Is it a plane? Is it a bird? It's Obvious!
Is it a plane? Is it a bird? It's Obvious!

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Is it a bird? Is it a plane? It's Obvious!

On Monday - December 8th, 2008 18:43:31

To avoid any insult to the reader’s intelligence, I have left out Captain Obvious’ little Powerpoint presentation - I guess everyone can easily imagine (i.e. it’s obvious) that it dealt with fertilization, twinning, comprachicos and halved amulets.

Unfortunately, Captain Obvious could not stay behind to help our heroes along, but he’s just too much in demand these days. Although I’m really surprised that there are people who don’t understand that it’s terrible that Lex Luthor took those 40 cakes. Forty cakes! That’s four tens! That’s quite obviously terrible for whoever owned those cakes, and also for whoever was looking forward to getting to eat them. It’s also quite terrible for Luthor to be reduced to that level of petty delinquency, and for whichever poor superhero will have to foil his plan in the end - “stopped Lex Luthor from taking 40 cakes without paying” really isn’t the most impressive thing you could have in your superheroic CV.

But perhaps I should explain why wild speculation - especially conspiracy theories - are like Kryptonite for Captain Obvious (as if that wasn’t obvious). See, nobody misuses and abuses the innocent little word ‘obvious’ quite as viciously and brutally as conspiracy theorists. Properly, a phrase like “A follows obviously from B” should only be used if the intermediary steps of reasoning are so trivial and apparent that they really are not worthy of being laid out in detail. Improperly, the same phrase is used even when “A” and “B” are concepts that couldn’t even logically coexist within the same universe. If you visit conspiracy or creationism websites, you’ll generally encounter two types of statements: those that can only be supported by the most selectively chosen and bizarrely distorted of facts, and those that can’t be supported by any facts at all. You’ll find that the latter type of statement is preceded by ‘obviously’ in more than 70% of cases. Obviously (snicker) these incidents of fake obviousness are not the domain of Captain Obvious - but of his arch-nemesis: Bizarro-Captain Obvious. Now if we only could get people to be honest and use ‘bizarrobviously’ whenever they make that kind of statement…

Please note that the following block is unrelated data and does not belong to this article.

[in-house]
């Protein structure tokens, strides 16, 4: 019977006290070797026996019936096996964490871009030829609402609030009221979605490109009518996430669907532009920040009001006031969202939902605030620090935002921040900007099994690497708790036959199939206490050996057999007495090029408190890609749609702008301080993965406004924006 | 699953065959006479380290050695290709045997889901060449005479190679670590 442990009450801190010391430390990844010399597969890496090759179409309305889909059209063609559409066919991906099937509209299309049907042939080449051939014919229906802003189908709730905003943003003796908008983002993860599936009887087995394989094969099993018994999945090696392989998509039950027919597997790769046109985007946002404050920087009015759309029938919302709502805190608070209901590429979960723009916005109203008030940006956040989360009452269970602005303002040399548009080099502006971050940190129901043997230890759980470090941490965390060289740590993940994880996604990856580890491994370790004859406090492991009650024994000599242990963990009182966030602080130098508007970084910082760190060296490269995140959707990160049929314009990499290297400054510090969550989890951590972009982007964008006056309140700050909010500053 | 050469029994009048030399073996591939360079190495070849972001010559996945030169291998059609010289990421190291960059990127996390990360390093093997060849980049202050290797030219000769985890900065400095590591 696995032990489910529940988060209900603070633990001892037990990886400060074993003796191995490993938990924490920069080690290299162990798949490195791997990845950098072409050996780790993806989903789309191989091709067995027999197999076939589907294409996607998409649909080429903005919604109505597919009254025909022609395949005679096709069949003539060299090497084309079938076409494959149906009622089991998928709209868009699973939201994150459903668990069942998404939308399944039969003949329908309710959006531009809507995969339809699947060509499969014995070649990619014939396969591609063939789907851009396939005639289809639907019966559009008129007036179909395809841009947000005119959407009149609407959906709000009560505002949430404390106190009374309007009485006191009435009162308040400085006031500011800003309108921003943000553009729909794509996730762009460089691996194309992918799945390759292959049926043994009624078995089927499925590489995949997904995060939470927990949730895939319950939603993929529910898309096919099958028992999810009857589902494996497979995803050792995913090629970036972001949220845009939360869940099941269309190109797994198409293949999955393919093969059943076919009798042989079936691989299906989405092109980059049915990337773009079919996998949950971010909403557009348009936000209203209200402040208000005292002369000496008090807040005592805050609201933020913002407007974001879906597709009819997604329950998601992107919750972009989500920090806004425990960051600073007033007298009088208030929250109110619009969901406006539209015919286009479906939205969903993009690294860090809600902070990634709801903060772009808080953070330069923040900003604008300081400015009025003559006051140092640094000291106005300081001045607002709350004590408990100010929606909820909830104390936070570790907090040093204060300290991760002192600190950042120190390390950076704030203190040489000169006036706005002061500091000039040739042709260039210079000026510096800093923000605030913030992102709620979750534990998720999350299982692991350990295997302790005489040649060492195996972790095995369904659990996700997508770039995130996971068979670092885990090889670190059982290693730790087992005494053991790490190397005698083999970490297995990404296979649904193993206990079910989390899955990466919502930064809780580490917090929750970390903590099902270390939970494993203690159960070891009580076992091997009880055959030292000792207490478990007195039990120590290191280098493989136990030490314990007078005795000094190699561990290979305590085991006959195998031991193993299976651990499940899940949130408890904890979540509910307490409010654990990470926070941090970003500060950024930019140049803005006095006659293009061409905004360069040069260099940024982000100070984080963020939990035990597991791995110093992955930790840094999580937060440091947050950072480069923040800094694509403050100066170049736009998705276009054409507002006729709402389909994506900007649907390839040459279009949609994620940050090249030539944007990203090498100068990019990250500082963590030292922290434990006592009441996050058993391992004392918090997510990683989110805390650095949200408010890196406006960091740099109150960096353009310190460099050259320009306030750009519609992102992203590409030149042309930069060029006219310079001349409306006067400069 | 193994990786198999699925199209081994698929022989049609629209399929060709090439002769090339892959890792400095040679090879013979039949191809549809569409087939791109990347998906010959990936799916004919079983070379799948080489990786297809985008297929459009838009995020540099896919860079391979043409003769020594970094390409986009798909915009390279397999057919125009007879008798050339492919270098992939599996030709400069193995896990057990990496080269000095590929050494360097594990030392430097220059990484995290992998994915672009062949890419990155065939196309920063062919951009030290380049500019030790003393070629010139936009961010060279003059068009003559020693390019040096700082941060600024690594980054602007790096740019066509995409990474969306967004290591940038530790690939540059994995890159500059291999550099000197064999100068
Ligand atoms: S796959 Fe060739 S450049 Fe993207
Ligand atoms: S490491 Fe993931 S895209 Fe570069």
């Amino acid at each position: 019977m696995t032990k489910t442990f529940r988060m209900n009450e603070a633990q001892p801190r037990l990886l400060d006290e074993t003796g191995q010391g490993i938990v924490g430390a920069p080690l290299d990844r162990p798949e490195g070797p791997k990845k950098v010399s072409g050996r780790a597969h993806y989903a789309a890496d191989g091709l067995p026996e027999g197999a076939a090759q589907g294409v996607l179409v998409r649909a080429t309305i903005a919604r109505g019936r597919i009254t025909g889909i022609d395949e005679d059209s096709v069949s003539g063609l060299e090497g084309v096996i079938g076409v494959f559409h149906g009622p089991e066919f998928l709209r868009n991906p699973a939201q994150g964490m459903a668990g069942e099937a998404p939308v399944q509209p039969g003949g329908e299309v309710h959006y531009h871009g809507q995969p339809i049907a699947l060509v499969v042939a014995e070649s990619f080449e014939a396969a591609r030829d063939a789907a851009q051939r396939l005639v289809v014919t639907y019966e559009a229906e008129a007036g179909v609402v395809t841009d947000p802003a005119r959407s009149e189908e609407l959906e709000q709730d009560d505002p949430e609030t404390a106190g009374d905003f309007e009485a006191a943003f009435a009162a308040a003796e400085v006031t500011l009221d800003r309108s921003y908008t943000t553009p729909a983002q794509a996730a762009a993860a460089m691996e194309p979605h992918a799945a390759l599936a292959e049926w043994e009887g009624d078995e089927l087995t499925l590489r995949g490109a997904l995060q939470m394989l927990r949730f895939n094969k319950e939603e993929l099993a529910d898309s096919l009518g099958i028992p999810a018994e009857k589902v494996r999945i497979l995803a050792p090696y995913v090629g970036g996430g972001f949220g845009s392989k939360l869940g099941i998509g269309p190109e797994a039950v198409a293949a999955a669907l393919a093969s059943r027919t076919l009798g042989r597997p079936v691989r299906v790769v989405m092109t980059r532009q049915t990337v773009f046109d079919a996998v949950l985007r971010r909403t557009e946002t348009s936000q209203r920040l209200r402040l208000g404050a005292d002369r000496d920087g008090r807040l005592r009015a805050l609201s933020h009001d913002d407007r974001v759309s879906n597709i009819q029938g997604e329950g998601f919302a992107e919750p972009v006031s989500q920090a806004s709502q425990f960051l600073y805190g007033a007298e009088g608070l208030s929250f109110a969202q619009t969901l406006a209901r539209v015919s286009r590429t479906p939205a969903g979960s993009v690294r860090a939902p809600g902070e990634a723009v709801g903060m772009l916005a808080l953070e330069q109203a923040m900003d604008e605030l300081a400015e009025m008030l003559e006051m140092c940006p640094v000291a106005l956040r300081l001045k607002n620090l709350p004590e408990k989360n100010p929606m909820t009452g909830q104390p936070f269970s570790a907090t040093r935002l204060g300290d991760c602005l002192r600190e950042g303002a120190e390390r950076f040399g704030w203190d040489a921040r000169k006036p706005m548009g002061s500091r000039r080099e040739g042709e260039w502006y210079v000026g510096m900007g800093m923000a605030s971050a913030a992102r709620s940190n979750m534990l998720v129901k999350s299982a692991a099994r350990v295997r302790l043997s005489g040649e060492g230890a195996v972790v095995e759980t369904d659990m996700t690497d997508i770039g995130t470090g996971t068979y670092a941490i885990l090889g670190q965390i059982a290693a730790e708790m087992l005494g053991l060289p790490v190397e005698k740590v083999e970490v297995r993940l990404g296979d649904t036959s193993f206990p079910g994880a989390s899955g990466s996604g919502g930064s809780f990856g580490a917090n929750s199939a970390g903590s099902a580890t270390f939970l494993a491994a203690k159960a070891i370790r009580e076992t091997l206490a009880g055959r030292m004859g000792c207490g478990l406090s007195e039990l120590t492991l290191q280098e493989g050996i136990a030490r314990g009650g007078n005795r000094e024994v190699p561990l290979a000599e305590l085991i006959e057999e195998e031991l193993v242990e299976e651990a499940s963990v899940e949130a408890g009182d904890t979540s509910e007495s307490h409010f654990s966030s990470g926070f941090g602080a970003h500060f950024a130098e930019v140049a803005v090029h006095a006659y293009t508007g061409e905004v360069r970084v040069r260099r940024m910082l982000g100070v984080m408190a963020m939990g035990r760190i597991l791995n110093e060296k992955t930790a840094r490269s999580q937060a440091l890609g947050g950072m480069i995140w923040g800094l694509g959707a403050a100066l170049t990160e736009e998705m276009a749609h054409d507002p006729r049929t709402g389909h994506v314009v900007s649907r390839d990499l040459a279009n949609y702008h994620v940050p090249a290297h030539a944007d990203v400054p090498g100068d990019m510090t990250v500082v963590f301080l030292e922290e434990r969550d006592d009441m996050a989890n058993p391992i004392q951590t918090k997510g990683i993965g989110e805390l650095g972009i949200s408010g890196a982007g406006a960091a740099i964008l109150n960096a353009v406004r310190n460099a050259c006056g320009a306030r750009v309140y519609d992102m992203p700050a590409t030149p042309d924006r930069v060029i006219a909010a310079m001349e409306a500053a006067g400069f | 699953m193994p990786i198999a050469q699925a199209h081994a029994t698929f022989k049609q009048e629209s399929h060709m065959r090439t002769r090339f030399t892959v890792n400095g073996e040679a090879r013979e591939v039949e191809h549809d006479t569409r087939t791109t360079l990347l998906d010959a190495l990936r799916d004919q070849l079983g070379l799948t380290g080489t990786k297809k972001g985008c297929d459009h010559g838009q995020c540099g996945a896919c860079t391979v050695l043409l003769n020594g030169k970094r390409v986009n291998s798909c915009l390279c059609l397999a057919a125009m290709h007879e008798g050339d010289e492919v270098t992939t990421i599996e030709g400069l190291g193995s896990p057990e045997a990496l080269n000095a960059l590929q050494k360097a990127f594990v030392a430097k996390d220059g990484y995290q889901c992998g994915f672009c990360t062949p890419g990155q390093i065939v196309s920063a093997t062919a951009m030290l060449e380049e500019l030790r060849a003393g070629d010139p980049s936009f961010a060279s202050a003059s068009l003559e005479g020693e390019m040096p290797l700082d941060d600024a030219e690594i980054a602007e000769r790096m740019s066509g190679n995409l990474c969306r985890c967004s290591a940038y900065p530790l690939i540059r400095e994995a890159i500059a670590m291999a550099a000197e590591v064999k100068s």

Anyway, the cat’s outta the bag now, as far as Snuka and his evil twin are concerned. Uh…well, I guess it’s never really been in that much of a bag to begin with, but our friends just hadn’t yet seen that the cat isn’t in the bag - and, being a physicist, the Professor had then concluded that, as long as it is unobserved, the cat must be both in the bag and out of the bag at the same time. More on Thursday.


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